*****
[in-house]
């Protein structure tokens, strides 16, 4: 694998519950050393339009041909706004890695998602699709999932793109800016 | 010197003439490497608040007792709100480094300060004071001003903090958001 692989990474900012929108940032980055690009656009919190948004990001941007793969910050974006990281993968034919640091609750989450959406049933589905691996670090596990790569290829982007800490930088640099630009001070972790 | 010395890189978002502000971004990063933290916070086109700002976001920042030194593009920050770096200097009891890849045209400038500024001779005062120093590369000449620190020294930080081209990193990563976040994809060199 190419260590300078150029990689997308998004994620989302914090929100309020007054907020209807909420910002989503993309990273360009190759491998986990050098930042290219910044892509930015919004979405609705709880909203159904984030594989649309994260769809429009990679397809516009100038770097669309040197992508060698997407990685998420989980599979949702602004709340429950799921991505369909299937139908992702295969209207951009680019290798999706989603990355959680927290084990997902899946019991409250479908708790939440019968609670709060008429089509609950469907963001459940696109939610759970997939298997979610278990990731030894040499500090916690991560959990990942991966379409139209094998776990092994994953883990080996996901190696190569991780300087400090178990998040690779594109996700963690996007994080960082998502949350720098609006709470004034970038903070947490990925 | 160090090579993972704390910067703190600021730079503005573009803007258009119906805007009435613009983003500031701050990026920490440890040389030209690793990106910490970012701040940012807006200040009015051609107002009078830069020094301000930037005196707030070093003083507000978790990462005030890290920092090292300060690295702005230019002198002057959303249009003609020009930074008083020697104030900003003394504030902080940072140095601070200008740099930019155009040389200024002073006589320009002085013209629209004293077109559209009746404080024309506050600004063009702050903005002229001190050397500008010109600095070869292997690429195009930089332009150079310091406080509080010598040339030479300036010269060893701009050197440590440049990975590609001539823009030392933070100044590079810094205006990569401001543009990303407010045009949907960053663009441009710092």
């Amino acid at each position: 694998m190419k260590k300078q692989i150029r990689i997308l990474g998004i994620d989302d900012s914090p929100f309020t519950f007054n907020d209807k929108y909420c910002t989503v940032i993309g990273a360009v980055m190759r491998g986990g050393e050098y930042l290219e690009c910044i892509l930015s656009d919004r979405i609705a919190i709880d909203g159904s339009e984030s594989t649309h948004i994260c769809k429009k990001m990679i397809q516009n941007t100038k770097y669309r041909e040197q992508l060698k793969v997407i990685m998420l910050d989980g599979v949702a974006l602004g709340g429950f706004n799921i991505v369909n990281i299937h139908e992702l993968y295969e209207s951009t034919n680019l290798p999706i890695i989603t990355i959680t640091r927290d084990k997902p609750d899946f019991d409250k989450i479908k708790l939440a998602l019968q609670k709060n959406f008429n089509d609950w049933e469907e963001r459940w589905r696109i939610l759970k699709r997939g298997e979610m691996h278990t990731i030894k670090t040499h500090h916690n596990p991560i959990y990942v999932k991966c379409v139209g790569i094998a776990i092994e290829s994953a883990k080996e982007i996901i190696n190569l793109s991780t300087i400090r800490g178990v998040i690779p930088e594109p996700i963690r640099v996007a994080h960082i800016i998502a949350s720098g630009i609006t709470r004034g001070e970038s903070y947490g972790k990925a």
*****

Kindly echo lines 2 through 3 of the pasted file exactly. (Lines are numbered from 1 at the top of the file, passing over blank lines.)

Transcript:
């Protein structure tokens, strides 16, 4: 694998519950050393339009041909706004890695998602699709999932793109800016 | 010197003439490497608040007792709100480094300060004071001003903090958001 692989990474900012929108940032980055690009656009919190948004990001941007793969910050974006990281993968034919640091609750989450959406049933589905691996670090596990790569290829982007800490930088640099630009001070972790 | 010395890189978002502000971004990063933290916070086109700002976001920042030194593009920050770096200097009891890849045209400038500024001779005062120093590369000449620190020294930080081209990193990563976040994809060199 190419260590300078150029990689997308998004994620989302914090929100309020007054907020209807909420910002989503993309990273360009190759491998986990050098930042290219910044892509930015919004979405609705709880909203159904984030594989649309994260769809429009990679397809516009100038770097669309040197992508060698997407990685998420989980599979949702602004709340429950799921991505369909299937139908992702295969209207951009680019290798999706989603990355959680927290084990997902899946019991409250479908708790939440019968609670709060008429089509609950469907963001459940696109939610759970997939298997979610278990990731030894040499500090916690991560959990990942991966379409139209094998776990092994994953883990080996996901190696190569991780300087400090178990998040690779594109996700963690996007994080960082998502949350720098609006709470004034970038903070947490990925 | 160090090579993972704390910067703190600021730079503005573009803007258009119906805007009435613009983003500031701050990026920490440890040389030209690793990106910490970012701040940012807006200040009015051609107002009078830069020094301000930037005196707030070093003083507000978790990462005030890290920092090292300060690295702005230019002198002057959303249009003609020009930074008083020697104030900003003394504030902080940072140095601070200008740099930019155009040389200024002073006589320009002085013209629209004293077109559209009746404080024309506050600004063009702050903005002229001190050397500008010109600095070869292997690429195009930089332009150079310091406080509080010598040339030479300036010269060893701009050197440590440049990975590609001539823009030392933070100044590079810094205006990569401001543009990303407010045009949907960053663009441009710092």
């Amino acid at each position: 694998m190419k260590k300078q692989i150029r990689i997308l990474g998004i994620d989302d900012s914090p929100f309020t519950f007054n907020d209807k929108y909420c910002t989503v940032i993309g990273a360009v980055m190759r491998g986990g050393e050098y930042l290219e690009c910044i892509l930015s656009d919004r979405i609705a919190i709880d909203g159904s339009e984030s594989t649309h948004i994260c769809k429009k990001m990679i397809q516009n941007t100038k770097y669309r041909e040197q992508l060698k793969v997407i990685m998420l910050d989980g599979v949702a974006l602004g709340g429950f706004n799921i991505v369909n990281i299937h139908e992702l993968y295969e209207s951009t034919n680019l290798p999706i890695i989603t990355i959680t640091r927290d084990k997902p609750d899946f019991d409250k989450i479908k708790l939440a998602l019968q609670k709060n959406f008429n089509d609950w049933e469907e963001r459940w589905r696109i939610l759970k699709r997939g298997e979610m691996h278990t990731i030894k670090t040499h500090h916690n596990p991560i959990y990942v999932k991966c379409v139209g790569i094998a776990i092994e290829s994953a883990k080996e982007i996901i190696n190569l793109s991780t300087i400090r800490g178990v998040i690779p930088e594109p996700i963690r640099v996007a994080h960082i800016i998502a949350s720098g630009i609006t709470r004034g001070e970038s903070y947490g972790k990925a």